Monday, August 8, 2011

Outback floods leave their mark

Every day on my walk along the river with Major I marvel at the incredible amount of water that roars down the Maranoa when it floods -- usually during the summer.

High up in the branches of river red gums hang ribbons of flood debris that fly like flags in the treetops. Fringes of bleached grasses perch like exotic weavings; while logs wedge high up against the pylons of the bridge, suggesting huge force.

The Maranoa has not flooded the township of Mitchell for a very long time. Our safeguard seems to be the fact that the riverbed is deep and wide, and the Maranoa is the fastest flowing river in Queensland. Consequently, flood waters get away -- quickly.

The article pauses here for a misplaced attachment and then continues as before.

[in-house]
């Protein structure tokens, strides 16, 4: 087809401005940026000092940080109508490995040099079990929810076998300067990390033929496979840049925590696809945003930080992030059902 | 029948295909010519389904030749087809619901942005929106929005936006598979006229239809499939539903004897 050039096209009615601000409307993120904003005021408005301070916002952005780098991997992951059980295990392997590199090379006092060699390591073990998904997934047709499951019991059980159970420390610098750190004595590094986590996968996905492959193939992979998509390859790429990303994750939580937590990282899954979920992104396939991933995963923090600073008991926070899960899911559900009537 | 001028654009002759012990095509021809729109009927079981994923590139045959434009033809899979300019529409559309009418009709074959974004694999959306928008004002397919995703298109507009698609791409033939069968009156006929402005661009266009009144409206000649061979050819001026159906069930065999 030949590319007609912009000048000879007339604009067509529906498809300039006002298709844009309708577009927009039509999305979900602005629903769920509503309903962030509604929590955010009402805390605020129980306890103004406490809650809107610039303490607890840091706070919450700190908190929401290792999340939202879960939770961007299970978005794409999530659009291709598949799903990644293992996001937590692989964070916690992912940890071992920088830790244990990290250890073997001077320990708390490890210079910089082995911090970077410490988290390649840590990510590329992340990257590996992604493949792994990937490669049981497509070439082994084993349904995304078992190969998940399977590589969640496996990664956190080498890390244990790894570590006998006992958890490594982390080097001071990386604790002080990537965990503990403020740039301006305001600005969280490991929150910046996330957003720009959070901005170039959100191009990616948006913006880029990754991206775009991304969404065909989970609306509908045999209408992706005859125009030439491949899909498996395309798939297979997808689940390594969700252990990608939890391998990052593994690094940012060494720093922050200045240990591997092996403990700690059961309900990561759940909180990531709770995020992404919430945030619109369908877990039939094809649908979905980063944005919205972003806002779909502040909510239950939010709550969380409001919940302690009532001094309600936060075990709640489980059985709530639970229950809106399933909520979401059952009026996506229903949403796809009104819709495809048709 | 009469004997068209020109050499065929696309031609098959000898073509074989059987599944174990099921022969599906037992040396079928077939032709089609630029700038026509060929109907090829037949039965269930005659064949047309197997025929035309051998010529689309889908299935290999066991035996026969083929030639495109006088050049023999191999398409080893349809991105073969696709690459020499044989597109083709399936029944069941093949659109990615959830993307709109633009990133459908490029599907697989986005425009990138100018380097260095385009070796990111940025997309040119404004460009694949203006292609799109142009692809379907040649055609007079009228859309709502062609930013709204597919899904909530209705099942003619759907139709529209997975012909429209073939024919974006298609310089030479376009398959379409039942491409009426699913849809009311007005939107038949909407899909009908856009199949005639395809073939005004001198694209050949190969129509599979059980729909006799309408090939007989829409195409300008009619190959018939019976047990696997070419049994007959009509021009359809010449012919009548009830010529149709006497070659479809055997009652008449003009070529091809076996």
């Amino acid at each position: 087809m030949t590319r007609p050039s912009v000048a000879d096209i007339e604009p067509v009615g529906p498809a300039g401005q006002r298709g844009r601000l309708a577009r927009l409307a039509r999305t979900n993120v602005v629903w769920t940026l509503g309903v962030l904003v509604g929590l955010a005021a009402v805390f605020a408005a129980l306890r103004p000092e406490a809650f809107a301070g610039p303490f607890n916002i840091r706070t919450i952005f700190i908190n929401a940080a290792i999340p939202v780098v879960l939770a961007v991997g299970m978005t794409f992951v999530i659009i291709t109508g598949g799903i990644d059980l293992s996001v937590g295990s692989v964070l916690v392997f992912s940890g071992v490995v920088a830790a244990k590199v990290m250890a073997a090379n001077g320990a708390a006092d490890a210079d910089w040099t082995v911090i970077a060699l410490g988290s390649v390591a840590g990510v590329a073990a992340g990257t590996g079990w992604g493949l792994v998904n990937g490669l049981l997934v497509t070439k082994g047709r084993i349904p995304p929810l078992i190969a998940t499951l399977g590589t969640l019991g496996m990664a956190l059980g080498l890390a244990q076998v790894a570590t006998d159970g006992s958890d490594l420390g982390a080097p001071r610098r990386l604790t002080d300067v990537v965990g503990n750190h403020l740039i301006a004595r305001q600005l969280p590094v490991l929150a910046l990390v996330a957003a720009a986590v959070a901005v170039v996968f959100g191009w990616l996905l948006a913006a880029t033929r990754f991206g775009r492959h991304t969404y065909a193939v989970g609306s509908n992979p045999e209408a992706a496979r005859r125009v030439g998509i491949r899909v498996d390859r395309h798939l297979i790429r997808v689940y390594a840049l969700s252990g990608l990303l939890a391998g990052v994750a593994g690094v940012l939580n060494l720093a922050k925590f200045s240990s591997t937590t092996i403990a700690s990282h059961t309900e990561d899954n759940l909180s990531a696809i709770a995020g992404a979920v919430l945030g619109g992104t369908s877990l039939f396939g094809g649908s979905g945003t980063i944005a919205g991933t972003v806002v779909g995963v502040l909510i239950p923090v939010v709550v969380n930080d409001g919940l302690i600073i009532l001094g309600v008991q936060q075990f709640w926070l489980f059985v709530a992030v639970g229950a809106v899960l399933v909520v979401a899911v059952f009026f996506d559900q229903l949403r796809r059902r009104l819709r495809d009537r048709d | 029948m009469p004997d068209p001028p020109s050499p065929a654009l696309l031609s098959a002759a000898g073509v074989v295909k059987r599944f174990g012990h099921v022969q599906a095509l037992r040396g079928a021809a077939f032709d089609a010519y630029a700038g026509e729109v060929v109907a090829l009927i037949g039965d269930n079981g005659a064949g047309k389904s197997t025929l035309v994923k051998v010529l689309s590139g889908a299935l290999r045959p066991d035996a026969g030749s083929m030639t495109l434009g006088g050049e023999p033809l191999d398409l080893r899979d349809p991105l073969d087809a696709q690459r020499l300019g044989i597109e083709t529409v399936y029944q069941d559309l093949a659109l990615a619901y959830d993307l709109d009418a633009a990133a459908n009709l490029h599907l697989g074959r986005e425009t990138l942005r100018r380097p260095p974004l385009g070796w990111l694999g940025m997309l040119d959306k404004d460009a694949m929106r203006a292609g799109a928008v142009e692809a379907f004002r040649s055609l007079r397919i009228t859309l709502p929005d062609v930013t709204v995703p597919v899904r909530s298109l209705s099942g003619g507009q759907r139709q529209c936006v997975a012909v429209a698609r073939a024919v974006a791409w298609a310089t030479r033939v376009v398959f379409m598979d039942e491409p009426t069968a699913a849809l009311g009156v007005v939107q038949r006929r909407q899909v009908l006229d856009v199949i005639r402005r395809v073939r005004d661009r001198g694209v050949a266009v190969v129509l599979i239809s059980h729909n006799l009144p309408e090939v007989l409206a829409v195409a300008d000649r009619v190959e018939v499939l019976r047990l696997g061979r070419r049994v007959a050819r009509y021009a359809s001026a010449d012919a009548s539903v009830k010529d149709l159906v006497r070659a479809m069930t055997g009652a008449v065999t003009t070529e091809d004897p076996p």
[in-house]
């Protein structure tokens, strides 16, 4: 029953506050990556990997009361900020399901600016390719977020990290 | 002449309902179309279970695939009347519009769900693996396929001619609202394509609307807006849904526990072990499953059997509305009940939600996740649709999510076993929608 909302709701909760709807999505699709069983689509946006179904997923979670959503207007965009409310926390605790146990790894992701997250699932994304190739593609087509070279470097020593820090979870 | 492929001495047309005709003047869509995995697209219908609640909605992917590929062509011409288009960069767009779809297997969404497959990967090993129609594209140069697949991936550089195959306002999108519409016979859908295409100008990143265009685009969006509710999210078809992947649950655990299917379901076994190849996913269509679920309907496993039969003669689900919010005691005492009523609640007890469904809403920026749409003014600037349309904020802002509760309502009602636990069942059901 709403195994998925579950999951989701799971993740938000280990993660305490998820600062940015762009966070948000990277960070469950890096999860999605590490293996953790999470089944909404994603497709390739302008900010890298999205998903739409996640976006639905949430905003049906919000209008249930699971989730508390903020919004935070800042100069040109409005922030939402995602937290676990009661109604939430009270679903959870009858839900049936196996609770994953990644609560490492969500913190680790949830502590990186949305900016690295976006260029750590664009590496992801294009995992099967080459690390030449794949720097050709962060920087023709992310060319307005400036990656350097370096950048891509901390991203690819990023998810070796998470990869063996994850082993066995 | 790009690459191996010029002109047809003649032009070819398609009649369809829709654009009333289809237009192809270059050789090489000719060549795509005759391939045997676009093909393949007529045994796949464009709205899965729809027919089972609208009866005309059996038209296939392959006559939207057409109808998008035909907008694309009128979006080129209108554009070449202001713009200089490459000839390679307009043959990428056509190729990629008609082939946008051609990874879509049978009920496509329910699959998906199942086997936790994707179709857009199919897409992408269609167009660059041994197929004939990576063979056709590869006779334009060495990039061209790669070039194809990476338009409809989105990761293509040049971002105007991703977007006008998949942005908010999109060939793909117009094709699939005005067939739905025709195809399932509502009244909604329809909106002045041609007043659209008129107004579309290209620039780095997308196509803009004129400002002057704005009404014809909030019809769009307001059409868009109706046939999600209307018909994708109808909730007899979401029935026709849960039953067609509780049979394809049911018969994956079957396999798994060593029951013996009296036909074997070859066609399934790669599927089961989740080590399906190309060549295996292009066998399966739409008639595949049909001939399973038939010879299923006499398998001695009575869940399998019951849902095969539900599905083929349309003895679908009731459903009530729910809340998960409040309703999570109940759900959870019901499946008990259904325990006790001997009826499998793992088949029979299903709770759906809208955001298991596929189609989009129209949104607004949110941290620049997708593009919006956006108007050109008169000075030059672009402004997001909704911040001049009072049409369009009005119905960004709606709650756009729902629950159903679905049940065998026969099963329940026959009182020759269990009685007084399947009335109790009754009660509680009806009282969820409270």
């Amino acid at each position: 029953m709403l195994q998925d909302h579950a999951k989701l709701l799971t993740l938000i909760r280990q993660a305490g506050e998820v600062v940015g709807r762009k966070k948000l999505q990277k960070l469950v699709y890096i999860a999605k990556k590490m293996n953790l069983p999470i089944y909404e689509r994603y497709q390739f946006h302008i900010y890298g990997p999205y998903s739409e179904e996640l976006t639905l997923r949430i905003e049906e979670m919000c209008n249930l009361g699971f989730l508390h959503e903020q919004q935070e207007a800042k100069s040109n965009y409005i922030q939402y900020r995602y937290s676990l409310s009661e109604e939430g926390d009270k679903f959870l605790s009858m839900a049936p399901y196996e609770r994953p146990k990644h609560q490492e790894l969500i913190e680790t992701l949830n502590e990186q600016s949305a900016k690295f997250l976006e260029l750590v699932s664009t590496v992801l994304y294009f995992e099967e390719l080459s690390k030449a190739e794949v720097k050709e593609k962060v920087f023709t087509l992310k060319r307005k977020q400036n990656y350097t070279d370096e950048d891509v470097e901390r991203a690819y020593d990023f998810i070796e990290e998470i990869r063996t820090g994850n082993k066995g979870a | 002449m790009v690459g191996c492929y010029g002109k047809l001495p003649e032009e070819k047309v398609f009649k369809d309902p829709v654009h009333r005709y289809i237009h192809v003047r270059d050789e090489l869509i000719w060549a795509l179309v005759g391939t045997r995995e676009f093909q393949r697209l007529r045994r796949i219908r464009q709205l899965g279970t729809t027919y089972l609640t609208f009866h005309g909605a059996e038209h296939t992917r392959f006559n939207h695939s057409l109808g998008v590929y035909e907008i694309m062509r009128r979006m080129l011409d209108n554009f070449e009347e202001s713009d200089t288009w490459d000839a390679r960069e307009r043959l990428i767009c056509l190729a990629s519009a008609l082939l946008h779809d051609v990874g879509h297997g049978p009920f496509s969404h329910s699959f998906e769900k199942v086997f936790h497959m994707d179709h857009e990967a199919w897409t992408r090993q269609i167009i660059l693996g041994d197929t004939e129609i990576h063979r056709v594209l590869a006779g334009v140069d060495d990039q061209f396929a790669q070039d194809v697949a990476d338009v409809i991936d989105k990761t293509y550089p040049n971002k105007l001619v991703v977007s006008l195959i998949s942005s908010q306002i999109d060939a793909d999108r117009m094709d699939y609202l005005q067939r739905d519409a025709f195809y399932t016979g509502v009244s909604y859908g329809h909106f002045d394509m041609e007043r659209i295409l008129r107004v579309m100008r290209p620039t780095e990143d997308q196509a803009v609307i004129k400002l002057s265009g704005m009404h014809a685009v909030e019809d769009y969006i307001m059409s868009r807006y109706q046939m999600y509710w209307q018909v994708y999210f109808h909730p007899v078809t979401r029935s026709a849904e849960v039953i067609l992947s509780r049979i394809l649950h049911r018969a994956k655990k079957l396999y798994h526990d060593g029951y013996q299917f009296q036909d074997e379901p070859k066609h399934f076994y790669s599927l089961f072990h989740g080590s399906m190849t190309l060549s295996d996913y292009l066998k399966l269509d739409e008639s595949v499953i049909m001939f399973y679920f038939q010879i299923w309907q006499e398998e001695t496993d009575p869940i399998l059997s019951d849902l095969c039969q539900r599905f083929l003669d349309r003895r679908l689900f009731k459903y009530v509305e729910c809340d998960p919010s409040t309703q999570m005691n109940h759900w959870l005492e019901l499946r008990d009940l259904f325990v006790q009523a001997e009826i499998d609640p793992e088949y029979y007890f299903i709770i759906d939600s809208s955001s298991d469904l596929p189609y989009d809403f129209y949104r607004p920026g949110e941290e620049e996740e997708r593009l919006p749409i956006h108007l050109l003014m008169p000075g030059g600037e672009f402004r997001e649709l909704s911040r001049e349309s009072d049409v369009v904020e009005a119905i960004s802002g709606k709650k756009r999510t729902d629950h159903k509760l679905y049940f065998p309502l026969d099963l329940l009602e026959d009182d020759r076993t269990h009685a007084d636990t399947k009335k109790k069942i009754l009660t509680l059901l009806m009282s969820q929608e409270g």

While travelling through other areas of the Australian outback, it's common to see evidence of flooding. In one town I remember seeing a small row boat caught high up in the branches of a river gum. It was a comical sight, but also a very telling one.

Living alongside the Maranoa River here in Mitchell does not concern me. I love the outlook and I'm not expecting a flood that would spill over the road and into our home. On the other hand, I think it prudent to leave as many of our possessions above floor level as possible when we leave Mitchell to travel to Phillip Island over the summer months.

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